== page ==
The most technically sophisticated and complex of the various types of stainless steels are known as Precipitation Hardening (PH) grades. It is different from the “transformation” hardening commonly used in other non-austenitic steels. The PH designation is a reference to a three-step heat treatment technique, also referred to as age hardening. Precipitation hardening achieves an increase of the tensile and yield strength of the steel significantly above values that can be achieved in non-heat treatable austenitic grades, such as type 304/304L. High temperature properties, such as creep, are also enhanced.

The Precipitation Hardening Process

The PH process works by introducing additional elements into the steel, combinations of aluminum, copper or titanium. When this admixture of materials goes through three step heat treatment (Solution, Quench, Age), fine particles of an intermetallic phase, are produced. The presence of these fine particles, called precipitates, impede the ability of the grains of host material to deform under load, thus increasing the strength.

The first step, Solution, involves heating and soaking the materials at a sufficiently high temperature to cause the critical hardening elements to dissolve in the host material. The second step, Quenching, is the rapid cooling of the alloy, resulting in the generation of a matrix in which the hardening elements are “trapped” in the metallic grains. The quenching process happens so rapidly, however, that precipitates do not have time to form in the matrix. In the final step, Aging, the quenched material is re-heated but at a temperature below that initially used for solution. At this temperature, the hardening elements will combine to appear as a finely dispersed distribution of microscopic precipitates. Depending on the application, the steel can be worked and welded at any stage of the PH process.

PH Stainless Steel Grades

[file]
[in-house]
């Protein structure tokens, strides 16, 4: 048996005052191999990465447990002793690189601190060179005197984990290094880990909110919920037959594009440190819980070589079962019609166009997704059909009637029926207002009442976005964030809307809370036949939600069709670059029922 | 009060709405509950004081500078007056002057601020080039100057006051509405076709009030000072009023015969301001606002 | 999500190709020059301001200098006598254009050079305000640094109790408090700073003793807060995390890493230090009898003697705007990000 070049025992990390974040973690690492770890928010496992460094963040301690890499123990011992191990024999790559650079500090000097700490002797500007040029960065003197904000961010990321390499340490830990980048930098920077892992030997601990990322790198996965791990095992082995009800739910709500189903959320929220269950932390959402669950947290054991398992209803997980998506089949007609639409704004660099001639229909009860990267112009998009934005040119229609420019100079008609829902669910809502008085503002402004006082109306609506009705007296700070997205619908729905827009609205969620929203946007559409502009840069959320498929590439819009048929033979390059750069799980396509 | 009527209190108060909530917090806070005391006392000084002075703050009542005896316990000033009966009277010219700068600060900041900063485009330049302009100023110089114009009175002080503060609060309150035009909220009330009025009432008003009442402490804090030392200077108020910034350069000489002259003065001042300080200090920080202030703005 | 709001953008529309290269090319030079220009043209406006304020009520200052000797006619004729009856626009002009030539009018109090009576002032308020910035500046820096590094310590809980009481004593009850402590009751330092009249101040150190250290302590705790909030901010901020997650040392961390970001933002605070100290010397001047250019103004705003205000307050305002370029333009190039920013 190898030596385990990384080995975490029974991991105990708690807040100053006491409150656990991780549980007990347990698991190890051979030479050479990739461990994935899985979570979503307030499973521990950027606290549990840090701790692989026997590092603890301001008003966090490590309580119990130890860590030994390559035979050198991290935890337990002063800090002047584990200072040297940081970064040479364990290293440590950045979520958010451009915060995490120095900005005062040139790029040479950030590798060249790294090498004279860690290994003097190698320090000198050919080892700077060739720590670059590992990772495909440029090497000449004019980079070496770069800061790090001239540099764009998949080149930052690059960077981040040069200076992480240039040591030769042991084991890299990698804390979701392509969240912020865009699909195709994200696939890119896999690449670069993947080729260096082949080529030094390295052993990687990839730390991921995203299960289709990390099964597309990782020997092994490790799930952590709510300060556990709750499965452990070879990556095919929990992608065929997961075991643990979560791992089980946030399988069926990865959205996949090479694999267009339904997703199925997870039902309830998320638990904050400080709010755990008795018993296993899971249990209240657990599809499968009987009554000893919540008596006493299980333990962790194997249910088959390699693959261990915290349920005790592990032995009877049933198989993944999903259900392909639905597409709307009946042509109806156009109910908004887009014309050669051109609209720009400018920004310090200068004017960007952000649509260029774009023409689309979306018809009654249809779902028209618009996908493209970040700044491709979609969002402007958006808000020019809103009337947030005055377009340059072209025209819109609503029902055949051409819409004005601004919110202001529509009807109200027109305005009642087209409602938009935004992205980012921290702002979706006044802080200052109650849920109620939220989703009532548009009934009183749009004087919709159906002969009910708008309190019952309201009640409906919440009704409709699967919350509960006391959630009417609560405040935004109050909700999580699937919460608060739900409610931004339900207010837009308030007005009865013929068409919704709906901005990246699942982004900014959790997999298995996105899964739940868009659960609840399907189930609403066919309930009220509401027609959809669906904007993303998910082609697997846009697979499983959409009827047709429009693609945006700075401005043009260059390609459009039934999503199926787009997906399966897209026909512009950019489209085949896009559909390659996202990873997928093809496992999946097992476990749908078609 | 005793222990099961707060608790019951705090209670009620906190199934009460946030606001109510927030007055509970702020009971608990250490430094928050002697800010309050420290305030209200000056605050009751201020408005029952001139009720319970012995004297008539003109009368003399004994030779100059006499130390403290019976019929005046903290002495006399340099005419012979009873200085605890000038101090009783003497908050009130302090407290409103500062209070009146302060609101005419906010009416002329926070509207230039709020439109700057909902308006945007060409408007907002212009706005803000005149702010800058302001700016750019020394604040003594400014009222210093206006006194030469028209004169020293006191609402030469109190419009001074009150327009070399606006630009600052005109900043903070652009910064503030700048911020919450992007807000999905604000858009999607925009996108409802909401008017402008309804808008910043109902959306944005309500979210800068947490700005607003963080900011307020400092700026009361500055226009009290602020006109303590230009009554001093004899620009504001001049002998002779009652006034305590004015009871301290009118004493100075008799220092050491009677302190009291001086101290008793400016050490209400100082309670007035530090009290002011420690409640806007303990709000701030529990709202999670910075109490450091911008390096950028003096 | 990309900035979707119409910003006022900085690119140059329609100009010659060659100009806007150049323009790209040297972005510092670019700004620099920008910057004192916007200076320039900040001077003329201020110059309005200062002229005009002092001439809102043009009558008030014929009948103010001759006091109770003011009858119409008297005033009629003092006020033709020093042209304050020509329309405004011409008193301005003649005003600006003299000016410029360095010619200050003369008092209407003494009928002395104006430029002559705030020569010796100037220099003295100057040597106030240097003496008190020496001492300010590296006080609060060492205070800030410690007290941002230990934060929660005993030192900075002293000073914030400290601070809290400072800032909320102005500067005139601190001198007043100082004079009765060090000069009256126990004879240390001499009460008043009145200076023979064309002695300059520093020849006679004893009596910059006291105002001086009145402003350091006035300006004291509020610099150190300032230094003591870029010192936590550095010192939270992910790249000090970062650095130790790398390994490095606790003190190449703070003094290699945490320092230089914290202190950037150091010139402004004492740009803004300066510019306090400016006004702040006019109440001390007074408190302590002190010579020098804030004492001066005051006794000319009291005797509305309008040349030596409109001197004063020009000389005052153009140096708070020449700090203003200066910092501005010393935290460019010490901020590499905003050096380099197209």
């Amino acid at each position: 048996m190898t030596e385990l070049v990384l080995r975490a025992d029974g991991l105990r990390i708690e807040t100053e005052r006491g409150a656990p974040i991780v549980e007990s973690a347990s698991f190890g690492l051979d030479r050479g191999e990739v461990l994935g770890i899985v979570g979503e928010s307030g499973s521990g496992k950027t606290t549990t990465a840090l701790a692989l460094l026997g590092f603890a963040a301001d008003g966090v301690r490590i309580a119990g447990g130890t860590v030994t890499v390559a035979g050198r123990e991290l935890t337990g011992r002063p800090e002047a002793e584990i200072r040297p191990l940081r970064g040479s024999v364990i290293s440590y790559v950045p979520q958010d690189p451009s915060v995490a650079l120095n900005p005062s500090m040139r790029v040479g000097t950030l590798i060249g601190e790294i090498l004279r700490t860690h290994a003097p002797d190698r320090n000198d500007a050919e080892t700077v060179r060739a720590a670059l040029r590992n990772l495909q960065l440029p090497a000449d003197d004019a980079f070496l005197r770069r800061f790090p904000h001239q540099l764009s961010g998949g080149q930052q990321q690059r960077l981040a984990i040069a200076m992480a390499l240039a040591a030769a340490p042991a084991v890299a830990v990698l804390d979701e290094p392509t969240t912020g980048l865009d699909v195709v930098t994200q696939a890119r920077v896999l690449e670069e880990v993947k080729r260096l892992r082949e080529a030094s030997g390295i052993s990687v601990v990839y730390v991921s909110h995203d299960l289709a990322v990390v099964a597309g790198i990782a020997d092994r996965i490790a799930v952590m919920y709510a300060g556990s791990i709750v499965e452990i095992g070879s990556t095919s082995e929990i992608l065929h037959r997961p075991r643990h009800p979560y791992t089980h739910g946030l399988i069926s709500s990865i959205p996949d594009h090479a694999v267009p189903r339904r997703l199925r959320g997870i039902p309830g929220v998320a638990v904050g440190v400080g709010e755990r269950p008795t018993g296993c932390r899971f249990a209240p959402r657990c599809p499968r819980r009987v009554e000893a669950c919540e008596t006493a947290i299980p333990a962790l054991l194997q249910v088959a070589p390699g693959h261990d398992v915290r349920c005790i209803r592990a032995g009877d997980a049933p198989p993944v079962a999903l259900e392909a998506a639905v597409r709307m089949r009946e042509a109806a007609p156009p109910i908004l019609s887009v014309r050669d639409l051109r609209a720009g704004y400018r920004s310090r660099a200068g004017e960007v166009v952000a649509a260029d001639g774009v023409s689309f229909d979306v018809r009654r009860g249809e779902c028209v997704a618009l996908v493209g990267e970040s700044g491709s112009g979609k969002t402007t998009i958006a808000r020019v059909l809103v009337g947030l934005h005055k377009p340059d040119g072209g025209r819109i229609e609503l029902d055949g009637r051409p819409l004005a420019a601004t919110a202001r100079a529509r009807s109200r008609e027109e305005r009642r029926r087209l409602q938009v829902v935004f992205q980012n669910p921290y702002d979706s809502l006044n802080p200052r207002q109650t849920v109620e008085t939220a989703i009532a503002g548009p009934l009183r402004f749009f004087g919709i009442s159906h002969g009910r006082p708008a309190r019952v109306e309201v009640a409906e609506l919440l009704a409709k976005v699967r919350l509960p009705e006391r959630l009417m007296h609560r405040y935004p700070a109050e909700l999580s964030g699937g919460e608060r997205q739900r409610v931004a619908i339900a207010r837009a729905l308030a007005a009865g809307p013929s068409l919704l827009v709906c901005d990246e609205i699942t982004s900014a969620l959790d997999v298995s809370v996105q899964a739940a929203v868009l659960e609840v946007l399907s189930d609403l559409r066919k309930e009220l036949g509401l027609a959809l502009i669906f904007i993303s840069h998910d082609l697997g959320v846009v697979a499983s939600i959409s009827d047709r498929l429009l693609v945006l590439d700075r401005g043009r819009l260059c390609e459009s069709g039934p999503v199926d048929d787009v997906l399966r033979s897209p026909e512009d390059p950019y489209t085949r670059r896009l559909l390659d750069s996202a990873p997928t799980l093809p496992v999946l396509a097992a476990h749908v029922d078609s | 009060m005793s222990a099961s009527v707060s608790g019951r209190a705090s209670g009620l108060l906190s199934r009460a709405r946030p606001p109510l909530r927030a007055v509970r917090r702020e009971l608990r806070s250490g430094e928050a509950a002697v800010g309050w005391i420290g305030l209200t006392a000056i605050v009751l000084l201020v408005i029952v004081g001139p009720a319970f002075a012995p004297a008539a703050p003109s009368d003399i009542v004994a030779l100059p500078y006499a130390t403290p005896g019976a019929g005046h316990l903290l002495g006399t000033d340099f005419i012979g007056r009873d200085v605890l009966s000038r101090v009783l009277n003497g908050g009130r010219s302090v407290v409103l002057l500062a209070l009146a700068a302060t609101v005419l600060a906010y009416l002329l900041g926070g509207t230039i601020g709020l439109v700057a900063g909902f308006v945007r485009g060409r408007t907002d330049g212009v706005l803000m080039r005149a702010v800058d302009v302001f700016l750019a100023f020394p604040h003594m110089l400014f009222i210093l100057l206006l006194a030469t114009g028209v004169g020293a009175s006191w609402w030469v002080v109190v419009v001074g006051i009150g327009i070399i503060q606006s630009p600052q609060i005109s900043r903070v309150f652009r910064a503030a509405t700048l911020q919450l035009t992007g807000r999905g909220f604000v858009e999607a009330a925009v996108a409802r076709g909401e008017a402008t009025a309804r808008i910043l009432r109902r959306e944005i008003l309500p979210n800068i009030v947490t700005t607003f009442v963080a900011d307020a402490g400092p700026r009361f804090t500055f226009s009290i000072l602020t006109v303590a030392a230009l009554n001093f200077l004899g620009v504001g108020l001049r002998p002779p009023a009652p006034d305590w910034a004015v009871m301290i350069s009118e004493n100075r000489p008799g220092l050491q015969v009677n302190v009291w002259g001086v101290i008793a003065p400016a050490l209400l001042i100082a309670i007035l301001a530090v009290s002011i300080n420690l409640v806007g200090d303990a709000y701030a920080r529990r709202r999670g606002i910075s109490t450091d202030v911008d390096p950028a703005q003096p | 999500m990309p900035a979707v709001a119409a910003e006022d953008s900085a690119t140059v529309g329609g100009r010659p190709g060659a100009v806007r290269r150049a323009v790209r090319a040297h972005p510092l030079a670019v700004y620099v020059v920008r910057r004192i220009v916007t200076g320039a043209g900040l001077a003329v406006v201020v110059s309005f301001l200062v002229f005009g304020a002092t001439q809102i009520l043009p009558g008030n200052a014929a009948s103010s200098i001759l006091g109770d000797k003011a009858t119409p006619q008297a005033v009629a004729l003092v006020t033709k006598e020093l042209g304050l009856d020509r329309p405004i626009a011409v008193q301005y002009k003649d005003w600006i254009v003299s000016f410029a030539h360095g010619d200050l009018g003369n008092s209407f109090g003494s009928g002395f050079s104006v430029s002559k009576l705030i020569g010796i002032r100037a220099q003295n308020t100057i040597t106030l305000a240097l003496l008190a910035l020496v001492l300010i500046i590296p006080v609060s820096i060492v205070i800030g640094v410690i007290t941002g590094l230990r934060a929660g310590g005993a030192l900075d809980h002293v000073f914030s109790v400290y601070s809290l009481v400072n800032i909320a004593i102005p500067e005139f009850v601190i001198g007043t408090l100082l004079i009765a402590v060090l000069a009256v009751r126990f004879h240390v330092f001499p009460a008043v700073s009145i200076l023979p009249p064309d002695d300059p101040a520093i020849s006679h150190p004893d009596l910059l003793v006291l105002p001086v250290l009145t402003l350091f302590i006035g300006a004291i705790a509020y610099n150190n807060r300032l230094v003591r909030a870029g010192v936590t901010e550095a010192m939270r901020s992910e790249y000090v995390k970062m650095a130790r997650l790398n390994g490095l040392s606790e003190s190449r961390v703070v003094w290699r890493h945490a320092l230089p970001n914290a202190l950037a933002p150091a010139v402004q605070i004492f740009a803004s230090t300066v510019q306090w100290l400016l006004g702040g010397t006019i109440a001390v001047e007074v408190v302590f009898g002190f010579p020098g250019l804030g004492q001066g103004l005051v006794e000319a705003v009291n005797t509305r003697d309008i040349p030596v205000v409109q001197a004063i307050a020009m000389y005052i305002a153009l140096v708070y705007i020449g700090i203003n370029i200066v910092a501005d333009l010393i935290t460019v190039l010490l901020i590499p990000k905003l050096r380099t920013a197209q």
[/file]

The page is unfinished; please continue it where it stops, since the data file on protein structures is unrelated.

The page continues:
Within the PH grouping of stainless steels, various commonly used grades include: martensitic, semi-austenitic, and duplex.
Type 17-4 PH and 15-5 PH are Martensitic grades.

Type 17-7 PH and PH 15-7 Mo are semi-austenitic grades. They are austenitic in the annealed state, and martensitic in the hardened condition.

Various Duplex grades include type 2205 (22Cr5Ni3Mo), and types 2101, 2102, 2202 and 2304, referred to as “Lean Duplex.” Lean grades are formulated with lower nickel and no molybdenum. This contributes to improved weldability compared to other grades. When compared to the austenitic grades, duplex grades exhibit a more complex microstructure structure, (approximately 50/50 austenite and ferrite )and have better resistance to Chloride Stress Corrosion Cracking (CSCC), making them preferred for components exposed to sea water, fertilizers, petrochemicals, and chemicals used for pulp and paper manufacture.

Welding PH Stainless Steels

Arc welding techniques are commonly used for martensitic and semi-austenitic precipitation-hardenable stainless steels grades, with filler metal used to provide control of the fusion zone.

Preheating is not needed in order to avoid cracking. However, stress concentrations such as notches or partial penetration welds should be avoided.

PH grades are usually welded in the solution-treated or annealed condition. Welding in an overaged condition can help mitigate cracking if components are highly restrained (usually in thick sections) and have risk of cracking. The higher Al content found in 15-7 grade can degrade penetration and enhance weld slag formation during arc welding, when compared to more common PH grade 17-4.

When welding with a focused energy beam (EB or laser), heat input and weld cooling rate will be somewhat lower than associated with arc welding. The low heat input results in a much narrower heat affected zone, and different distribution of precipitates in the weld fusion zone microstructure. Mechanical strength of welds that are not subjected to post-weld heat treating (aging) may be lower than adjacent base metal if the parts being welded are already in the aged condition. Joints welded when material is in solution condition can be direct aged to develop higher strength.

When applying laser beam welds, inert gas shielding practice is critical to avoid porosity, usually a result of the presence of minor level of Nitrogen or moisture. Highest purity shield gas is needed. Full penetration joints must be provided with appropriate root side backing gas to prevent contamination.


Electron Beam and Laser welding of PH stainless steels requires a precise joint in order to maintain permissible gap and avoid mismatch. Good weld fixturing is necessary so that welds can be accurately placed, minimizing HAZ areas.

Joint Types

  • Butt Weld:
    • A fit-up tolerance of 15% of the material thickness is desirable.
    • Sheared edges are acceptable provided they are straight and square.
    • Misalignment and out-of-flatness of parts should be less than 25% of the material thickness.
  • Lap Weld (burn-through or seam weld):
    • Air gaps between pieces to be Lap Joint welded severely limit weld penetration and/or feed speed.
    • For round welds in PH stainless, no gap can be tolerated unless inert gas coverage can be maintained over the entire weld area.
  • Fillet Weld:
    • Square edges and good fit-up are also necessary.